Interview: Frank Hülsbömer on the new Leadchair Management campaign

Leadchair Management campaign

During a two-day creative spree in April, inside the intimate studio of photographer Frank Hülsbömer in the heart of Berlin, the Walter Knoll marketing team together with the art director Tom Leifer shot advertising material featuring the Leadchair Management. A lot of free flowing ideas in the room but one common goal: capturing the essence of this range dedicated to work spaces and über contemporary offices. We sat down with Hülsbömer – father, artist and above all experimenter – and chatted about interiors, advertising and working within different industries.

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What are your thoughts on Walter Knoll and its products?

I have always appreciated the passion to create products that show ultimate quality in design and crafts. The search for perfection and the attention to details seems important to Walter Knoll as in the case of the Leadchair Management. Its surfaces are fun to touch and look at. Not too long ago I became a father of a wonderful kid; an object like this will last forever and it is something I could pass onto my daughter one day. This is the reason why it just became more attractive to me.

How challenging was to turn into reality the concept of the art director for this advertisement?

Tom Leifer did a lot of research to understand the needs and expectations of Walter Knoll, especially of the Leadchair. He has a super distinctive taste and knows when to push an idea or when an idea has gone too far. His briefings are very clear. Still he leaves a lot of space for creativity. We shot various tests, built small sets, kept communicating with the marketing department and finally found a way to highlight the product without using the usual architectural locations which you see in many furniture and design advertisements. The iconic backrest of the Leadchair got us hooked. We looked for backdrops that might be a reminder of the grid and that is when we came across Oberflex, a French producer of industrial surfaces. While looking at the profile of the backrest, we realized we needed a line to complement the elegance of those shapes, a line that swings in a simple and subtle way. The matt background surfaces enhance the polished metal and plush leather upholstery of the chair.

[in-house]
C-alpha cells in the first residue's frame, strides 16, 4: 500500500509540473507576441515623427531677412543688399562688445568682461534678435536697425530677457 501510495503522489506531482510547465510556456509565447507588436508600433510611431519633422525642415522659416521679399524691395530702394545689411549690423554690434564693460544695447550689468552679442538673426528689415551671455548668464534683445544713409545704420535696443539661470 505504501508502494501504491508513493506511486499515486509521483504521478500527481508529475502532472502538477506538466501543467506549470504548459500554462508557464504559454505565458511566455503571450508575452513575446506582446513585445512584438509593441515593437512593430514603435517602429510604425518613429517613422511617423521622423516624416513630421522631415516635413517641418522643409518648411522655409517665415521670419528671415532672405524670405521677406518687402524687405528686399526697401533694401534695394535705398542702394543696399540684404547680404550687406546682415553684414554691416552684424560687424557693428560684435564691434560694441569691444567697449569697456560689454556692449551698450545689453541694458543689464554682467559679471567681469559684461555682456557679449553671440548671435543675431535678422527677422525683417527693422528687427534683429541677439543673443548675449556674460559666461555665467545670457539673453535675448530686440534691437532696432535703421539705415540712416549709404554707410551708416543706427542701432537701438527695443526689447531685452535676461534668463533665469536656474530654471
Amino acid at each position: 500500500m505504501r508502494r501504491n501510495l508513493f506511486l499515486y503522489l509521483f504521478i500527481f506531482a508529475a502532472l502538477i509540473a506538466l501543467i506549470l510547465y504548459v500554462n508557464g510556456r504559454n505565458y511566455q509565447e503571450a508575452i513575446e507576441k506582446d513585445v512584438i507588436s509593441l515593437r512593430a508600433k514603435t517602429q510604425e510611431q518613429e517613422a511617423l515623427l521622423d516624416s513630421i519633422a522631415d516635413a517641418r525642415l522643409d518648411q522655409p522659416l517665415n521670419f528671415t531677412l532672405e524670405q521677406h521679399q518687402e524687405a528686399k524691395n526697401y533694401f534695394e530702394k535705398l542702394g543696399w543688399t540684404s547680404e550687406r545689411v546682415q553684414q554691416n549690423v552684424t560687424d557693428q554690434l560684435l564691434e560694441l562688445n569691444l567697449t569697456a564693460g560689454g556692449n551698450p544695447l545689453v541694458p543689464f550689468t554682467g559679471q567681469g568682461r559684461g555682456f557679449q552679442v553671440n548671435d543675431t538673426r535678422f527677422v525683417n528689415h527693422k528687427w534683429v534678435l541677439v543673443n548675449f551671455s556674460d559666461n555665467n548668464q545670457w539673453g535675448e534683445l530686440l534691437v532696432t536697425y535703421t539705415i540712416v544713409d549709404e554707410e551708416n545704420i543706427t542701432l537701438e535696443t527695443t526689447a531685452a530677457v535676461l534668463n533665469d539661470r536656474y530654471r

You work within different industries: fashion, publishing, art, design, how do you approach each project? And where does the inspiration come from?

The source of basic inspiration is hard to grasp in terms of where it exactly comes from. When an agency or client approaches me with a new project, I usually start with some research to get to the core of the object until I get to the point where the product tells me its story, quality and needs. Call it object psychoanalysis if you want; in this case, it was Tom who put me on the right track.

In addition, I always keep the heritage of the producer in mind. It’s a matter of respect, I guess, and definitely source of inspiration as well. The trick is to implement it into your idea in a new and elegant way. I feel insulted if I see dull images. Image-makers should not waste consumers’ time nor underestimate or bore them.

What is your intention to work in such diverse fields?

Let’s say that I was never afraid of it. I have always been taking on projects that interested me each time I felt confident to be able to manage them. Finding a solution is just a matter of logic, research, experimentation, then dealing with the right experts, craftsmen... and finally bringing it all together. Solutions that are aesthetically and technically beautiful make me happy, no matter what the field. During the wild 90s, there was a fantastic club in Berlin called “Kunst und Technik,” I always liked that name.

How different is to shoot a watch from a piece of furniture or a pair of sneakers?

The main difference is in the size of the sets: if you have to shoot tiny objects on small sets, it’s easy to spontaneously and quickly rearrange the spaces and props. The scale we worked with while shooting the Leadchair needed long-term preparation and set building. Changes take more time and effort: that was another reason why we shot several tests before hand, to be certain about the idea, shapes and colors. After that we just scaled it up to the size befitting the chair. Furthermore, the weight of a chair matters statically in order to avoid, on video, dynamic unbalances due to fast spins or rotations. The chair itself is in perfect balance. If its position on the turning platform isn’t, you are in serious trouble. Sounds banal but those details matter a lot, and actually, the magic started to happen when it was all perfectly lined up.